The-Dream - IV Play

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Notwithstanding a couple musical blemishes, "IV Play" diligently continues The-Dream's tenure as one of the premier acts in R&B.

While Terius Nash has gained more acclaim through his work for other Pop starlets, his track record as The-Dream has had its share of successes in another manner. A descendent of R. Kelly’s unabashed musings matched with the slick undertones of Prince, Dream encapsulates a lascivious style that has been present since Love Hate, and even more so now with his latest offering IV Play. The perverted title tells only half the story, as the other half stays in between the sheets.

The-Dream rarely minces words when articulating his desires, with the playfully triumphant “Michael” personifying his thirst for a quick romp in the bed, singing, “I want to hold that / He want to control that / I just want to console that / Over the weekend.” Equally impressive is the title-track, which situates itself as a picturesque breakdown behind his intent. As the sensual melody lays the groundwork for late-night theatrics, Dream utilizes his full vocal register for a performance that will undoubtedly find the repeat button. His charismatic allure on “Equestrian” yields a new meaning to the word, and calling The-Dream a savant on the subject of sex wouldn’t be much of a stretch considering his demeanor on these records.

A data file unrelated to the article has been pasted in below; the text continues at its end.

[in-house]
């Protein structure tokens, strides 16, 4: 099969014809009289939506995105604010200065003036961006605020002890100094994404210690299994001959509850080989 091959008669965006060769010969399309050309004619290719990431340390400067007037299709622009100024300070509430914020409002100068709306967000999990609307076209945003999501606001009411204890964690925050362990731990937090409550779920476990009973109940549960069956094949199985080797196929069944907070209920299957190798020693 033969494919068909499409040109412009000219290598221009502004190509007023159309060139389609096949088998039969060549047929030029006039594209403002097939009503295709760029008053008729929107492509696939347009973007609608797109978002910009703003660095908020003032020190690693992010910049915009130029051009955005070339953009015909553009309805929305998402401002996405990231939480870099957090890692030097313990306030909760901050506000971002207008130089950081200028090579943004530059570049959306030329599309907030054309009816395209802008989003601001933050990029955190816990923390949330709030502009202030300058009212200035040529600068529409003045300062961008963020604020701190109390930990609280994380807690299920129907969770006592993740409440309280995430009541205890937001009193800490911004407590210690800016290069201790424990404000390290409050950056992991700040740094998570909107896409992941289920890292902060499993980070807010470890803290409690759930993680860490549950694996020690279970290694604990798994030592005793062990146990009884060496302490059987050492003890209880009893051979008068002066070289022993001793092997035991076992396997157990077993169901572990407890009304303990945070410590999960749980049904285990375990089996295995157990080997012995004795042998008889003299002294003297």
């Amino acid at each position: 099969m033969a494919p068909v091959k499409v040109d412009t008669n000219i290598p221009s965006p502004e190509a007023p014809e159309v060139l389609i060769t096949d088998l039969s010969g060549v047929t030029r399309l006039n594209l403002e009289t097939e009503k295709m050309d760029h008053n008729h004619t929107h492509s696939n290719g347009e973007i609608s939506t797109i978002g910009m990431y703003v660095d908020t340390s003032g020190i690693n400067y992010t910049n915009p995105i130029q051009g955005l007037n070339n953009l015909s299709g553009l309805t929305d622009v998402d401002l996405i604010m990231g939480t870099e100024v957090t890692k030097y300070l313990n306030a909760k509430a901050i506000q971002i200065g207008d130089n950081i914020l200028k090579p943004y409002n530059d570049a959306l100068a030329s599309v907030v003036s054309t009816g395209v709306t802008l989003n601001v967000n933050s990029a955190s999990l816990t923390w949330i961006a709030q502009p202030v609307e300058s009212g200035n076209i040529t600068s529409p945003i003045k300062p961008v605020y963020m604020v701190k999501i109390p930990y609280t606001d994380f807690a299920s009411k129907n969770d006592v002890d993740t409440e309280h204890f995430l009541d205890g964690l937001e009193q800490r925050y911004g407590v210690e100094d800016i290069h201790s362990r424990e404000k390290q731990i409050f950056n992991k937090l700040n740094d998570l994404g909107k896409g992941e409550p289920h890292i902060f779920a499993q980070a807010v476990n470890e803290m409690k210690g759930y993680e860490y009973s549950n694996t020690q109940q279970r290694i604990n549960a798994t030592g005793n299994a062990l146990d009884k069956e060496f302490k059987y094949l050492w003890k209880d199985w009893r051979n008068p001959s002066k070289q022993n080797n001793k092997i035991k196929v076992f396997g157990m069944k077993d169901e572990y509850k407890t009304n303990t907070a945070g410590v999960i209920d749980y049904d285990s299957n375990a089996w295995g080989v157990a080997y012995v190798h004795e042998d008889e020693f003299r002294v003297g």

In that respect, seeing him break tradition by cluttering his fleshly message with an extended guest list is a decision that suggests an adjustment for optimizing his blog presence rather than a casting call for quality. The pedestrian verses bookended by Big Sean and Pusha T mixed in with uncouth verbiage becomes negligent (“I got my left hand on that booty / Got my right hand on that pussy...”), while “Turnt” doesn’t fare much better as Dream’s modulated vocals take a backseat to Beyonce’s opening salvo. With its simplistic bounce and a supply of weed and women to match Jay-Z’s nonchalant rhymes, even “High Art” fails to satisfy beyond its initial audible ingression. To his credit, none of these features come unexpected, as he’s collaborated with each artist to varying degrees of success, but they ultimately become a musical detraction.